This frost or ice buildup is a normal part of any freezer operation, and is removed by using heated defrost cycles at timed intervals. During normal operation, the amount of this buildup should not get to the point that problems will occur. However, in some abnormal circumstances, it can lead to problems.
When installing or relocating a freezer, it is important to consider where the unit will be located in the kitchen or space and how many times the door is open in a given time. The following are not good locations for a freezer installation: near commercial dishwashers; near heat-producing appliances such as grills, steamers, and fryers; and where evaporative coolers are the primary method for the make-up fresh air. Care should also be taken to ensure that a/c supply ducts or ventilation fans do not blow air directly into the box when the doors are opened. Not only do these items add additional moisture to the area, but they can also add considerable heat load as well.
Additionally, it is also important to properly level the unit. This will ensure proper door closure and condensation drainage and will keep water from accumulating and freezing in the drain pan.
There are many reasons for reach-in evaporator freeze-ups. One of the more common problems is improper loading or over filling. Instruct the customer when loading or stocking a freezer that it is important that the product be free of any excess moisture and adequate space is left around the product so air can circulate through the compartment and evaporator. Box lids, plastic bags, or products should not restrict air circulation at the supply or return portals.
Some other common causes of freeze-ups include:
• Worn hinges not allowing the door to close properly,
• Infiltration from the compressor compartment,
• Outside ambient, and
• Loose, misaligned, or torn door gaskets.
Door gaskets tend to be an area that receives a large amount of abuse. Although gaskets are designed to be recessed to reduce the amount of damage that they receive, eventually these gaskets will become damaged, allowing excessive moisture to enter the freezer. At this point, the gaskets must be replaced.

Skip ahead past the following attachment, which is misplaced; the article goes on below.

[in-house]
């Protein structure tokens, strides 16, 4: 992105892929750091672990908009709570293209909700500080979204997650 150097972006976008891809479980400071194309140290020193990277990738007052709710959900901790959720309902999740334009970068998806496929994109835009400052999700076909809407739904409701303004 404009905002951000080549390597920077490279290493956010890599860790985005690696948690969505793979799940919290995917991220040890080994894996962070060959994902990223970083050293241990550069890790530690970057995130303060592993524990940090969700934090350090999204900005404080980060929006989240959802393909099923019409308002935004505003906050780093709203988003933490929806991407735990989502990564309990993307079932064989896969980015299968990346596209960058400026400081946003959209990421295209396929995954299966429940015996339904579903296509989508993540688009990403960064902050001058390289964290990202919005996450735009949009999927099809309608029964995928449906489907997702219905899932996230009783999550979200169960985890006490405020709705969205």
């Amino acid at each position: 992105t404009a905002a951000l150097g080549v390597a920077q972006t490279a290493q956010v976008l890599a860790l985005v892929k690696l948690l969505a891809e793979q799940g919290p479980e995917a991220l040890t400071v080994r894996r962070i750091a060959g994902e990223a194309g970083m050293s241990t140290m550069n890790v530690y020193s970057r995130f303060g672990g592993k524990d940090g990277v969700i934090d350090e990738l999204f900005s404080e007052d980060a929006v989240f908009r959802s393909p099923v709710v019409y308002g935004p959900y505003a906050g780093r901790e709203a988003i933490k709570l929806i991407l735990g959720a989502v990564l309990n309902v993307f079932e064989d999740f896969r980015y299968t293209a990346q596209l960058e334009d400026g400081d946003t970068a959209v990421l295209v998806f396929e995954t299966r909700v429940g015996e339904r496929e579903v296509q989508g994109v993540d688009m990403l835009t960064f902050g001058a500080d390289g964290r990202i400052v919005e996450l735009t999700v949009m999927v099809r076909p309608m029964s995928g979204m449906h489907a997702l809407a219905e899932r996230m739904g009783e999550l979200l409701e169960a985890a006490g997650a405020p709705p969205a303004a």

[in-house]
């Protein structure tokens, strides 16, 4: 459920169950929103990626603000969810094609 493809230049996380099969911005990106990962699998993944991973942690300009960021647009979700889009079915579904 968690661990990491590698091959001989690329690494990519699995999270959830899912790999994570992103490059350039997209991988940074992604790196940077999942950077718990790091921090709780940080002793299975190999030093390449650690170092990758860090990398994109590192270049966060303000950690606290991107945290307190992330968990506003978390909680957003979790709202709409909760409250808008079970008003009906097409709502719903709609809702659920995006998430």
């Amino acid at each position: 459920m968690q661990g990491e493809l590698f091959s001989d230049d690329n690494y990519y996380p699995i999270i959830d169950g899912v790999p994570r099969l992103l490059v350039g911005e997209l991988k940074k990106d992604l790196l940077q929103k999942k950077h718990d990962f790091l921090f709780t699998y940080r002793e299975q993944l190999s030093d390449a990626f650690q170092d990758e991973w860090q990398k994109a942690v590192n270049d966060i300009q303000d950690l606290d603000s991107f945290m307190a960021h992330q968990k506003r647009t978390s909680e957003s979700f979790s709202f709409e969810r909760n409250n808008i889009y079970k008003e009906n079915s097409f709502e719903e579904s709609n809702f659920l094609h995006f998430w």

The most common way of checking the door gasket is by inserting a strip of paper (.003 mm) in different places around the door between the frame and gasket. The strip of paper should be slightly tight. If the paper falls out on its own, the door needs adjusting or the gasket needs to be replaced.
Lack of Airflow
Lack of airflow will lead to ice accumulation on the evaporator. Over time, depending on the environment and conditions, dust and airborne particles are pulled into the evaporator compartment, which can accumulate and clog the drain line or evaporator, leading to a freeze-up condition. These items should be checked; most can be easily cleaned or repaired during regular preventive maintenance.
Still other causes for freeze-ups are defective electrical components such as a defrost heater, door heater, evaporator fan motor, control board, etc.
If for any reason a freeze-up occurs, you can manually send the unit into defrost until all the ice is melted. After the unit has been in defrost for a few minutes, you can gain access to the evaporator compartment by opening the clamps around the evaporator cover or removing the top bolts on some models. After this cover has been removed, you can then check for a dirty evaporator or a restricted drain.
If the evaporator lid is difficult to remove, it may be frozen to the evaporator coil. Simply take a heat gun and force hot air through the supply and return air vents until the ice is melted or the lid can be removed. If the evaporator cover is plastic, take care not to overheat it.
After confirming that all the items above have been addressed, if you still have evaporator freeze-ups, it may be necessary to increase the number of defrosts per 24 hours. The number of defrosts can be adjusted on some models. Follow the instructions provided by the manufacturer to add additional defrost.
Publication date: 7/2/2012